HONOLULU (KHON2) — In six weeks, all the federal pandemic unemployment programs will expire. Many hope that will signal the end of the worker shortage.

Businesses are in dire need of workers. They need everything from hotel receptionists and retail cashiers to restaurant cooks and servers. Many see the end of the unemployment plus-up as a light at the end of the tunnel, hoping it will push people to come back to work.

You see it everywhere. Businesses looking to hire, but Retail Merchants of Hawaii president Tina Yamaki said it hasn’t been easy to find workers.

“We’ve been having a lot of challenges getting, especially, frontline employees to come in and apply for these jobs,” Yamaki explained.

“We are still in dire need of employees in the restaurant industry,” said Hawaii Restaurant Association Chair Greg Maples. “Everywhere from the restaurant manager all the way down to dishwashers.”

The visitor industry is also struggling to fill positions since tourism bounced back much faster than expected.

Hawaii Lodging and Tourism Association Mufi Hannemann said “It’s a good challenge to be in right now to actually be operating it. And knowing that you can employ people, and you want to because July and August are going to be blockbuster months for us.”

As of May 30, people receiving benefits, once again, have to prove they’re looking for work.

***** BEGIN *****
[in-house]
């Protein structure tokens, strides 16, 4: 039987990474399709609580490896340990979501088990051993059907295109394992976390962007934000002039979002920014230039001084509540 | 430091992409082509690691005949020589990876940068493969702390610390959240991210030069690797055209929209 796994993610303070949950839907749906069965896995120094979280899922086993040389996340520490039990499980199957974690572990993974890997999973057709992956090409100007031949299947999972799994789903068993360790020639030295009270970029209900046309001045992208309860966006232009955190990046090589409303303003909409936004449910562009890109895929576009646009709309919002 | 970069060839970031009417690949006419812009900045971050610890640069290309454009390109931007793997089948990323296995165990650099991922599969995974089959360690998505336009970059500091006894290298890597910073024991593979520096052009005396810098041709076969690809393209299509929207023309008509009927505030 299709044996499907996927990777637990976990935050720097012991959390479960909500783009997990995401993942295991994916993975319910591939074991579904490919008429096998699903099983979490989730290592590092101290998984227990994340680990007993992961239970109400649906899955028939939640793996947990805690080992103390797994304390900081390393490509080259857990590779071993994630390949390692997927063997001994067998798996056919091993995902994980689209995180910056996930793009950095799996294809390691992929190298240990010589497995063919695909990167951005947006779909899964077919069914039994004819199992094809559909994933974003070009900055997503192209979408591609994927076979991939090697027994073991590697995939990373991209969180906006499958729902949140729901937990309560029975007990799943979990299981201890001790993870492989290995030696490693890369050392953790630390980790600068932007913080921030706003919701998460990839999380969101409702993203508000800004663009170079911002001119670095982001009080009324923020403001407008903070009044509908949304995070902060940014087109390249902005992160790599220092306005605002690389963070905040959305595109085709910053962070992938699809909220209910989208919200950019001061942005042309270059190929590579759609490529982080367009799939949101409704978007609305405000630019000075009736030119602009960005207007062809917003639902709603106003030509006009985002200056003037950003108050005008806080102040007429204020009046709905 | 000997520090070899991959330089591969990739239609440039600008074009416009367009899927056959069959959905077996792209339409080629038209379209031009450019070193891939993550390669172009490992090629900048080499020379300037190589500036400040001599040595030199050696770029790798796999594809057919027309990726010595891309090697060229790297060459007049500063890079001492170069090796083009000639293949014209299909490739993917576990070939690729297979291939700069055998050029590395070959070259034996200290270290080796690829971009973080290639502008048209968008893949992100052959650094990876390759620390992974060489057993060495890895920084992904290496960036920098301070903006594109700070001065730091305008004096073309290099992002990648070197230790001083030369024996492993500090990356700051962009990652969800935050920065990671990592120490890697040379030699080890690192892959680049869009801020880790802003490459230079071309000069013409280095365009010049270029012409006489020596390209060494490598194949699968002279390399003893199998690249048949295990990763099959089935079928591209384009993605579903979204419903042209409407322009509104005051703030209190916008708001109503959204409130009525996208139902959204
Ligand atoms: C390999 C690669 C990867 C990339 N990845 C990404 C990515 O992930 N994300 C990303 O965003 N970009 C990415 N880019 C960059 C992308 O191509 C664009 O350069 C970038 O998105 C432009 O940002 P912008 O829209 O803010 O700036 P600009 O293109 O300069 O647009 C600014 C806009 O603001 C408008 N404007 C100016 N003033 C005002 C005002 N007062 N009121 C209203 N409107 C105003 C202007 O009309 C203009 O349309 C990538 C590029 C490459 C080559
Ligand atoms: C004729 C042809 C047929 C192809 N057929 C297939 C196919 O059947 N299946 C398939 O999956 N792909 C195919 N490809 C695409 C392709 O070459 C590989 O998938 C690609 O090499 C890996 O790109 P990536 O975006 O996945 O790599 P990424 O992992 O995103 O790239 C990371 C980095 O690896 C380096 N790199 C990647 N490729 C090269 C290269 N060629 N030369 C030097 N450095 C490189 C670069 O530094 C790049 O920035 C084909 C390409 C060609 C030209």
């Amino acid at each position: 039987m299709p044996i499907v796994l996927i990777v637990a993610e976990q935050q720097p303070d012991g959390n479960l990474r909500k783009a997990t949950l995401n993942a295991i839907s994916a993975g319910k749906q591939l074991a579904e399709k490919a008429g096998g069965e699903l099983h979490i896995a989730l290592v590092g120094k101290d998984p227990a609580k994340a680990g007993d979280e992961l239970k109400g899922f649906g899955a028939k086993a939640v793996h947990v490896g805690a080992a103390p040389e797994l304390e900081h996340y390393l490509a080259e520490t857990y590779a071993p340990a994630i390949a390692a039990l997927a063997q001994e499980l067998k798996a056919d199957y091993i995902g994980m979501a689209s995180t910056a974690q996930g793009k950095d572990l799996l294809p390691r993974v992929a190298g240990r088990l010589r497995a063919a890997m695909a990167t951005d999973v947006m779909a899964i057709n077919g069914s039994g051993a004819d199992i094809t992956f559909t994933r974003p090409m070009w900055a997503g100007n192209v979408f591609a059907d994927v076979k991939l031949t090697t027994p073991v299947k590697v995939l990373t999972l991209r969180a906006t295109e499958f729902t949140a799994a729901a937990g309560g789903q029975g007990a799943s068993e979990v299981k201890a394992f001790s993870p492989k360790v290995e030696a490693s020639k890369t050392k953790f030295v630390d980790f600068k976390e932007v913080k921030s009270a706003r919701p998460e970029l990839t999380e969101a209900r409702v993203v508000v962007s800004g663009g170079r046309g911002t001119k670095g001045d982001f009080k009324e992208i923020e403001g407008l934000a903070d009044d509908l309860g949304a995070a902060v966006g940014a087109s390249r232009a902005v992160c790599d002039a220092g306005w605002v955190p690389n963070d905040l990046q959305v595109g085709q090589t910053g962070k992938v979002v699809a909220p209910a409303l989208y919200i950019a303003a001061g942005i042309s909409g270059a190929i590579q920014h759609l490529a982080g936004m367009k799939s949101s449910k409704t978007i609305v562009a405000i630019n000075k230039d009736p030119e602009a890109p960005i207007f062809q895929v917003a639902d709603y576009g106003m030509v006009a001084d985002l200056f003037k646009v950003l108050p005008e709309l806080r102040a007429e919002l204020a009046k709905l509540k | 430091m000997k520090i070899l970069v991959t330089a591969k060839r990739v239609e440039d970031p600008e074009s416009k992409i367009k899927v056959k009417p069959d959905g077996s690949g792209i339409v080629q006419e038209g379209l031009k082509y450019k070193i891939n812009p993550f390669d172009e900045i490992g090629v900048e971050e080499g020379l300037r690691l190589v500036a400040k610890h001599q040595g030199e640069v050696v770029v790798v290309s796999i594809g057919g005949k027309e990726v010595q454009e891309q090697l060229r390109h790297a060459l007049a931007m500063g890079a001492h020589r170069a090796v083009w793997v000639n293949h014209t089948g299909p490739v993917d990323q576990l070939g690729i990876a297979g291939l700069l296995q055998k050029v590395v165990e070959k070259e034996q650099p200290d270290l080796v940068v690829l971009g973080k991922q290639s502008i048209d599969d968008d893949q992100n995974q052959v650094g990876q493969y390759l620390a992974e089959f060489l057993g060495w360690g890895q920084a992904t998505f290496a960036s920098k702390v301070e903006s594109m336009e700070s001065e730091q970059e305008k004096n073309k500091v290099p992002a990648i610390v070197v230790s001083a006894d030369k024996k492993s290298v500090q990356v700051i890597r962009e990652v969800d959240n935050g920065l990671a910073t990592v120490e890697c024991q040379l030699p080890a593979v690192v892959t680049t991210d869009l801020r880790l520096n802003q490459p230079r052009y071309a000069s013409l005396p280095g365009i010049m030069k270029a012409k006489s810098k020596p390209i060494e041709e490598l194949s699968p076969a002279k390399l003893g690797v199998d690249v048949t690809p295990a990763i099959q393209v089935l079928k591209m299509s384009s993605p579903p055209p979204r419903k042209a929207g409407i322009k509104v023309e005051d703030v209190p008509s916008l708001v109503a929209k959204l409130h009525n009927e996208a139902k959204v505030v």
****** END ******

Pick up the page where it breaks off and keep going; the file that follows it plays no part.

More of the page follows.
Doraku Waikiki Manager Kazuma Kitajima said that’s helped a little.

“Now that, that’s a mandatory requirement, I think people are actually looking for jobs,” Kitajima said. “They’re coming back to employment. But I don’t think it’s enough.”

But some are only applying to fill the requirement.

“What we found out is people are not showing up for the interviews,” Yamaki said. “Or they’re applying for jobs that they’re not qualified for.”

One of the biggest factors in the worker shortage is the extra cash doled out through the federal pandemic unemployment programs.

“I think it’s contributed a lot to our worker shortage,” Maples said. “Because, quite honestly, there’s people who are making more staying at home than they would if they went to work.”

But those programs end Sept. 4.

“I think with the 300 plus-up, a lot of people aren’t really coming to work,” Kitajima said. “Or they don’t want to find jobs because they’re getting that extra benefit. But now with that going away, I think a lot of people will be forced to go back to work.”

Yamaki said the best time to look for a job is now. Don’t wait until the benefits run out, and you’re forced to go back to work. You may not have as many choices.